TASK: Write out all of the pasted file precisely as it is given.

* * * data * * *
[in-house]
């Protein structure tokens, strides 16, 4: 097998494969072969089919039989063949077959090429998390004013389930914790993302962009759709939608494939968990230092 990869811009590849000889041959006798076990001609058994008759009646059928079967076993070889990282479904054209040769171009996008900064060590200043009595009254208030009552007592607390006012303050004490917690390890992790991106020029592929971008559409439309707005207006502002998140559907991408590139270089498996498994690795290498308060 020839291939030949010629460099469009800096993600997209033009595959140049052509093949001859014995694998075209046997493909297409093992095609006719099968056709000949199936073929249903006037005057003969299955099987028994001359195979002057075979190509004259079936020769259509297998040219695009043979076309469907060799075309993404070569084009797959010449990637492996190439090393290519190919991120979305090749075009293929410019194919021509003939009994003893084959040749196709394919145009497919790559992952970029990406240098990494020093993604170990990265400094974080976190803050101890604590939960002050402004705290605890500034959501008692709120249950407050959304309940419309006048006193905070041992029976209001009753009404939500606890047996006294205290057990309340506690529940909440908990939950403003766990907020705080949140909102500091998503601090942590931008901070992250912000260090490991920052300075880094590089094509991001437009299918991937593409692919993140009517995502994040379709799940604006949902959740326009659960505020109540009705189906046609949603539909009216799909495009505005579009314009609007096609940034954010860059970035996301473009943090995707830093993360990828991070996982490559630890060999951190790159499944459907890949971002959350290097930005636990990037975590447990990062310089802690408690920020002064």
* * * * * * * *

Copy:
[in-house]
């Protein structure tokens, strides 16, 4: 097998494969072969089919039989063949077959090429998390004013389930914790993302962009759709939608494939968990230092 990869811009590849000889041959006798076990001609058994008759009646059928079967076993070889990282479904054209040769171009996008900064060590200043009595009254208030009552007592607390006012303050004490917690390890992790991106020029592929971008559409439309707005207006502002998140559907991408590139270089498996498994690795290498308060 020839291939030949010629460099469009800096993600997209033009595959140049052509093949001859014995694998075209046997493909297409093992095609006719099968056709000949199936073929249903006037005057003969299955099987028994001359195979002057075979190509004259079936020769259509297998040219695009043979076309469907060799075309993404070569084009797959010449990637492996190439090393290519190919991120979305090749075009293929410019194919021509003939009994003893084959040749196709394919145009497919790559992952970029990406240098990494020093993604170990990265400094974080976190803050101890604590939960002050402004705290605890500034959501008692709120249950407050959304309940419309006048006193905070041992029976209001009753009404939500606890047996006294205290057990309340506690529940909440908990939950403003766990907020705080949140909102500091998503601090942590931008901070992250912000260090490991920052300075880094590089094509991001437009299918991937593409692919993140009517995502994040379709799940604006949902959740326009659960505020109540009705189906046609949603539909009216799909495009505005579009314009609007096609940034954010860059970035996301473009943090995707830093993360990828991070996982490559630890060999951190790159499944459907890949971002959350290097930005636990990037975590447990990062310089802690408690920020002064």